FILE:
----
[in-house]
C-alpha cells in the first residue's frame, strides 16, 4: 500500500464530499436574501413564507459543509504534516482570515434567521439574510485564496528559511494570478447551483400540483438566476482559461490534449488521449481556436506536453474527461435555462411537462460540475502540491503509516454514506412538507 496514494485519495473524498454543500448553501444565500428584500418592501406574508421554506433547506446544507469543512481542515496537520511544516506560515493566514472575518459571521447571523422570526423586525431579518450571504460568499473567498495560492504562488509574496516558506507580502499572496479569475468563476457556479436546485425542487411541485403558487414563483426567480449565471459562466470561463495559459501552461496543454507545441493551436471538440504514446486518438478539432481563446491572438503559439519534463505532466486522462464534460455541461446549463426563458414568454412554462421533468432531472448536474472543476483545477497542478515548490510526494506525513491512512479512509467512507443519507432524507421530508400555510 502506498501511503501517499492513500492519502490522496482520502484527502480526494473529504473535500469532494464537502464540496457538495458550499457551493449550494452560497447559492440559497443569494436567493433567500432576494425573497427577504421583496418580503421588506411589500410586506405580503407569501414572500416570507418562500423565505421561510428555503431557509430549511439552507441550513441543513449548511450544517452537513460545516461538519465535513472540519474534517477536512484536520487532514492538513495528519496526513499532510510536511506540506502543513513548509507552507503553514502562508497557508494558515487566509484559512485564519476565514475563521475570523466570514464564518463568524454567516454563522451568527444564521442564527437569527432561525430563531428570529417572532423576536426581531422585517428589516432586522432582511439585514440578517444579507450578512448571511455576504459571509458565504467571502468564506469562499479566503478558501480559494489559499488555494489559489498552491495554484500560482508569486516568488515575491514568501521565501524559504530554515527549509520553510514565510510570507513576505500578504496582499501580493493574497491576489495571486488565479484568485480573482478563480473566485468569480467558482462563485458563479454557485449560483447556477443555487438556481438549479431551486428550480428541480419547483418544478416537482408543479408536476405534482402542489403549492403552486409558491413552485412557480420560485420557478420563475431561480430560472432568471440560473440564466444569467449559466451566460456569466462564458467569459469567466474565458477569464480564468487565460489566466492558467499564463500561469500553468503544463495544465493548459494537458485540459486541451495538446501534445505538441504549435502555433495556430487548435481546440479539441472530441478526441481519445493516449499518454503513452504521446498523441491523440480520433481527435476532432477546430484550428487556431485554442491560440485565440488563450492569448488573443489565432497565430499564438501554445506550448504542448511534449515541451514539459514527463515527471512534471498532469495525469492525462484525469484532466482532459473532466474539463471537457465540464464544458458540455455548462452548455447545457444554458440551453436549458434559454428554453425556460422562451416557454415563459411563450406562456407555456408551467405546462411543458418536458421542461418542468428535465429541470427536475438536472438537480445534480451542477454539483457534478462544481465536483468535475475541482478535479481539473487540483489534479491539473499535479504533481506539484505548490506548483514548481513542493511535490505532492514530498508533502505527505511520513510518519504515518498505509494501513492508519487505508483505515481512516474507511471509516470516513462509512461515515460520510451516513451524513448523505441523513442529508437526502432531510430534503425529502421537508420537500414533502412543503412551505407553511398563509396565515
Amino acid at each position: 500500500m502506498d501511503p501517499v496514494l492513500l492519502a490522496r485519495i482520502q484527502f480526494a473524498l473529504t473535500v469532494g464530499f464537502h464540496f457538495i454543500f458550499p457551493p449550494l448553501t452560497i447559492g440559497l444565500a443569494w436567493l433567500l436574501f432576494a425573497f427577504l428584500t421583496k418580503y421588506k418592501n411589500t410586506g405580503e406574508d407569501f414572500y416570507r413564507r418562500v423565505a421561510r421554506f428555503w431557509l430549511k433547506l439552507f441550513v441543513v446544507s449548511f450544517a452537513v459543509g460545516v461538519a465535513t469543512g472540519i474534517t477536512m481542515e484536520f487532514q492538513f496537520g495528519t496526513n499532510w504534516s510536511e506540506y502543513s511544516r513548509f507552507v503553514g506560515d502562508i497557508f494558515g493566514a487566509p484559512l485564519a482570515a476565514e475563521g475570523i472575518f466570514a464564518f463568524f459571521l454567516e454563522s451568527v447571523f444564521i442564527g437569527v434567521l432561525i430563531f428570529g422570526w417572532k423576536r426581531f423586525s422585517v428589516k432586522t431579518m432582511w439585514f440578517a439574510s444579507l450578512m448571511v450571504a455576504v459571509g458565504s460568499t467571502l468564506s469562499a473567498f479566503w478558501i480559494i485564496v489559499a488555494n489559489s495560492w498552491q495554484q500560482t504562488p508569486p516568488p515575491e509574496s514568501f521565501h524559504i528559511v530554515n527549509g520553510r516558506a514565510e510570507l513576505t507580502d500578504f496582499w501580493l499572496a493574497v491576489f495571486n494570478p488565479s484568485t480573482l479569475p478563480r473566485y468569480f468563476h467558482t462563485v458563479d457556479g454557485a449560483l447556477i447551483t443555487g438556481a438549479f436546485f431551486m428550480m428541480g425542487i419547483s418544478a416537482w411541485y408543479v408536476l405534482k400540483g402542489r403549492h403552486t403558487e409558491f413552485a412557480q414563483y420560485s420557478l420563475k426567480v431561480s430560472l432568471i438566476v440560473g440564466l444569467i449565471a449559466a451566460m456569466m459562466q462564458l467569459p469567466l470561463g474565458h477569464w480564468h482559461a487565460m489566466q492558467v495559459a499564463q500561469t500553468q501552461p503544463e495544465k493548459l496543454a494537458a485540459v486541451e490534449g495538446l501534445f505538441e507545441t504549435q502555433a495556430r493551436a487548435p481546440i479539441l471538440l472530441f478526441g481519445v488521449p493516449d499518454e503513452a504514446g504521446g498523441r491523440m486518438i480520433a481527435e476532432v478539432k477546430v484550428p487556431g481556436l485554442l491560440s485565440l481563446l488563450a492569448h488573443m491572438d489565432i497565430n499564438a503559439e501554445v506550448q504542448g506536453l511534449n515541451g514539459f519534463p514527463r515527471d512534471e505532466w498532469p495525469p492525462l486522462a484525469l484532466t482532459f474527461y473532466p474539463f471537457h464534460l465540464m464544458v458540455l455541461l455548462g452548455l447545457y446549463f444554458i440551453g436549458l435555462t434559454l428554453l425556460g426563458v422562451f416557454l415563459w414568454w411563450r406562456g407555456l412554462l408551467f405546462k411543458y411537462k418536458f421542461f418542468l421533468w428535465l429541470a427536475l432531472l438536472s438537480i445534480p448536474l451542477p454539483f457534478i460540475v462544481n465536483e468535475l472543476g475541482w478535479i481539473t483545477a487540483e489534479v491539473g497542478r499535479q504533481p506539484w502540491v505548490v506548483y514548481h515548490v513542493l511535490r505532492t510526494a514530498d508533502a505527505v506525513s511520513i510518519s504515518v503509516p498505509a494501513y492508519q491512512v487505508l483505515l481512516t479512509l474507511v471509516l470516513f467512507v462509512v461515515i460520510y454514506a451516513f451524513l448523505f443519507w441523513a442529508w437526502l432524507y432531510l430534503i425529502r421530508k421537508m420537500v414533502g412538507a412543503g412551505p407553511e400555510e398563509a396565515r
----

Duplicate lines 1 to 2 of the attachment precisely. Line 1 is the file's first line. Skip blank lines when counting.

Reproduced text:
[in-house]
C-alpha cells in the first residue's frame, strides 16, 4: 500500500464530499436574501413564507459543509504534516482570515434567521439574510485564496528559511494570478447551483400540483438566476482559461490534449488521449481556436506536453474527461435555462411537462460540475502540491503509516454514506412538507 496514494485519495473524498454543500448553501444565500428584500418592501406574508421554506433547506446544507469543512481542515496537520511544516506560515493566514472575518459571521447571523422570526423586525431579518450571504460568499473567498495560492504562488509574496516558506507580502499572496479569475468563476457556479436546485425542487411541485403558487414563483426567480449565471459562466470561463495559459501552461496543454507545441493551436471538440504514446486518438478539432481563446491572438503559439519534463505532466486522462464534460455541461446549463426563458414568454412554462421533468432531472448536474472543476483545477497542478515548490510526494506525513491512512479512509467512507443519507432524507421530508400555510 502506498501511503501517499492513500492519502490522496482520502484527502480526494473529504473535500469532494464537502464540496457538495458550499457551493449550494452560497447559492440559497443569494436567493433567500432576494425573497427577504421583496418580503421588506411589500410586506405580503407569501414572500416570507418562500423565505421561510428555503431557509430549511439552507441550513441543513449548511450544517452537513460545516461538519465535513472540519474534517477536512484536520487532514492538513495528519496526513499532510510536511506540506502543513513548509507552507503553514502562508497557508494558515487566509484559512485564519476565514475563521475570523466570514464564518463568524454567516454563522451568527444564521442564527437569527432561525430563531428570529417572532423576536426581531422585517428589516432586522432582511439585514440578517444579507450578512448571511455576504459571509458565504467571502468564506469562499479566503478558501480559494489559499488555494489559489498552491495554484500560482508569486516568488515575491514568501521565501524559504530554515527549509520553510514565510510570507513576505500578504496582499501580493493574497491576489495571486488565479484568485480573482478563480473566485468569480467558482462563485458563479454557485449560483447556477443555487438556481438549479431551486428550480428541480419547483418544478416537482408543479408536476405534482402542489403549492403552486409558491413552485412557480420560485420557478420563475431561480430560472432568471440560473440564466444569467449559466451566460456569466462564458467569459469567466474565458477569464480564468487565460489566466492558467499564463500561469500553468503544463495544465493548459494537458485540459486541451495538446501534445505538441504549435502555433495556430487548435481546440479539441472530441478526441481519445493516449499518454503513452504521446498523441491523440480520433481527435476532432477546430484550428487556431485554442491560440485565440488563450492569448488573443489565432497565430499564438501554445506550448504542448511534449515541451514539459514527463515527471512534471498532469495525469492525462484525469484532466482532459473532466474539463471537457465540464464544458458540455455548462452548455447545457444554458440551453436549458434559454428554453425556460422562451416557454415563459411563450406562456407555456408551467405546462411543458418536458421542461418542468428535465429541470427536475438536472438537480445534480451542477454539483457534478462544481465536483468535475475541482478535479481539473487540483489534479491539473499535479504533481506539484505548490506548483514548481513542493511535490505532492514530498508533502505527505511520513510518519504515518498505509494501513492508519487505508483505515481512516474507511471509516470516513462509512461515515460520510451516513451524513448523505441523513442529508437526502432531510430534503425529502421537508420537500414533502412543503412551505407553511398563509396565515